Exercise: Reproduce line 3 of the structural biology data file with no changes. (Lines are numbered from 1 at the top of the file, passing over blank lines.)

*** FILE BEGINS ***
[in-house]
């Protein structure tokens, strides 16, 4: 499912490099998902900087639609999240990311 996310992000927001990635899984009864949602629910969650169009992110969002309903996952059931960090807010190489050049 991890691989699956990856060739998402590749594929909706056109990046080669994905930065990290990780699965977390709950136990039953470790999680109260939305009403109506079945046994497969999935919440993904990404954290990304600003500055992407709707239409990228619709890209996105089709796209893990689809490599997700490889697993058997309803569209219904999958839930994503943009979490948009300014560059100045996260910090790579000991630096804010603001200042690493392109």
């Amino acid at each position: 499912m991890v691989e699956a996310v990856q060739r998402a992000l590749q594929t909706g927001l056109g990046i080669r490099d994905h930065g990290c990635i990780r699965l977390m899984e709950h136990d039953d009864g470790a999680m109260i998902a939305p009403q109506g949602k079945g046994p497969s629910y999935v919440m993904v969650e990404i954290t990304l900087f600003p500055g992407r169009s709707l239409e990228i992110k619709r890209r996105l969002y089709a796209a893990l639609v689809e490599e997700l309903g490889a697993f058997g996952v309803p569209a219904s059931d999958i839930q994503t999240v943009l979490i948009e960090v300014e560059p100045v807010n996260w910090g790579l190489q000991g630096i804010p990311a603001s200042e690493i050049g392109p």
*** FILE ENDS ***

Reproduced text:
């Amino acid at each position: 499912m991890v691989e699956a996310v990856q060739r998402a992000l590749q594929t909706g927001l056109g990046i080669r490099d994905h930065g990290c990635i990780r699965l977390m899984e709950h136990d039953d009864g470790a999680m109260i998902a939305p009403q109506g949602k079945g046994p497969s629910y999935v919440m993904v969650e990404i954290t990304l900087f600003p500055g992407r169009s709707l239409e990228i992110k619709r890209r996105l969002y089709a796209a893990l639609v689809e490599e997700l309903g490889a697993f058997g996952v309803p569209a219904s059931d999958i839930q994503t999240v943009l979490i948009e960090v300014e560059p100045v807010n996260w910090g790579l190489q000991g630096i804010p990311a603001s200042e690493i050049g392109p």